Gabriel S Moses : The World through Comics : Comics – Sequential Art – Graphic Media Interfaces [event]

:: public event : organizing [post-media lab, w/ Clemens Apprich] : 1211
(i): Gabriel S. Moses >

— a two-part event with Gabriel Moses, reading the new semioscapes of media interfaces and the ‘logics’ inscribed in them, as they are re-defining the language of collocational displays across different forms of media as well as the cognitive patterns of post-medial audiences reading them.

Gabriel S Moses> is a Berlin-based Israeli sequential artist and commentator on narrative semiotics and sequential visual literacy (in other words, very serious comics for very serious people). His visual/textual grammar and aesthetic scope, present both in publications (Spunk> 2010, Subz> 2011, The Consequential Narrative > IMAGE MATCH> 2012) and in exhibited work (, consists of an array of semiotic interplay – written word and illustration to para-comic narrative info-graphics. Having grown up as a wired-up; logged-in spectator from the peripheral corner of a serene suburb in a not so serene Middle East, his fiction work reflects primarily on social media and its transcultural resonance on adolescent private life, namely, through its involvement in global youth-cultures vis-à-vis identity and politics. Residing in the German capital, he takes his time to set grounds for his ultimate Teenage Urban Virtual Guerilla Concept.

Gabriel S Moses will be presenting:

1) When you break it down it breaks down - (intimate presentation/discussion)

wed., nov. 14th, 9:30-12:30 @ centre for digital cultures

— this is a cdc-internal workshop, only to be attended for cdc-/Leuphana-members or on request/admission basis

(i): Gabriel S. Moses >

G. Moses: » Anyone trying to invent Comics (aka Sequential Art) these days, might eventually find himself perplexed.
On the one hand, interactive sequential logic has made a comeback. As the shift from print to electronic viral media heightens, it is becoming clearer that, predominantly, we’ve stopped consuming preset canonical texts and instead we’ve started narrating, mostly to ourselves and, for our major part, somewhat unknowingly. Our communication always relied on these self told wiki tales, comprised of shifting sequences of images and words, but their new virtualization has truly turned them into traceable Infographic-based maps - or in more marketed terms - when we network online, we constantly formulate our very own custom-made Comics.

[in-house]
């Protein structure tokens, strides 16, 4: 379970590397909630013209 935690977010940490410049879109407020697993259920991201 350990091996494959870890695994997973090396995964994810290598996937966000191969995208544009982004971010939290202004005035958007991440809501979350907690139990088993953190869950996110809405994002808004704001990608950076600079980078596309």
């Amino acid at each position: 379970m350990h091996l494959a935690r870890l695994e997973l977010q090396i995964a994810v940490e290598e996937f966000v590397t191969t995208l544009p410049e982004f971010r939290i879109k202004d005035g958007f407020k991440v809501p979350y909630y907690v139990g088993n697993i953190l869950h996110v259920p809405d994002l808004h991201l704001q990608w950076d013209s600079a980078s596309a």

On the other hand, the “rules of the game” which had maintained Comics so far, are now undeniably changing in a feverish pace. The gradual diminishing of the print economy threatens to render elaborate Comics masses obsolete (unless the smart-pad rescues us all) and furthermore, trying to resuscitate it in the form of comics-journalism and testimony or Webcomics, seems either regressive or irrelevant to what narrating is becoming today. The more the line between media and coded-environment pixelates and the more we begin accepting the idea of the Internet as a new form of collective intelligence (Bridle, NA, Lift12 conference) - the more the very basic notions upon which Comics relied on, reboot.

This very threat to the essence of the medium, at a point where its fundamental logic is utilized like never before, must indicate the blind spot in our understanding of the current relations between medium and message altogether. And so this following presentation will attempt to take advantage of this polarized conundrum by thinking of Comics as meta-medium, perhaps even allegory - a prismatic viewpoint on the very state of media and the human interaction condition, which like it, due to its undecided nature, struggles in perpetual flux between the safe-yet-obsolete traditional and the intangibly experimental. «

2) “Further Destroying The World Through Comics” - (public presentation)

wed., nov. 14th, 19:30 @ Freiraum Lüneburg (Salzstr. 1 [Eingang Auf der Altstadt] 21335 Lüneburg >)

— public talk

» G. Moses: If ideologies are stories - subjective depictions of the world - whose followers perceive them as absolute truths, then today more than ever, we’ve all become prolific comic book readers. There’s just no better old-school term to define it. These stories can’t be told with volumes of words alone anymore - we’ve simply become too impatient. Neither can they be rammed in through our eye sockets in turbulent edits of image and sound - We will not succumb to media manipulation! The revolution will not be televised! And besides, most of us just don’t have a TV-set, so today’s idealistic revolutions will just have to be posted and shared - in pictures and comment sequences, following through pages on pages, stacking up in our browsers’ memories. It’s through these virtual Comic tales that we idealistically fight our info-wars, correct evil wrongs, debunk conspiracies in favor of new ones, empower our very own virtual super-heros, whose superpowers, we believe, can topple down wicked regimes. Or maybe we’ve just learned to tell ourselves a bunch of damn good stories, to avoid facing what matters directly? Like a group of angry teenagers, looking busy doing nothing while we pass the time, instead of doing our homework? «

(i): Gabriel S. Moses >

Gabriel S Moses isn’t’ sure about any of it, he’s not even sure how to like comics anymore, but he draws and writes something which he’s sure is like comics nonetheless - and he claims it can be used on other media as a weapon of mass destruction… or at least deconstruction.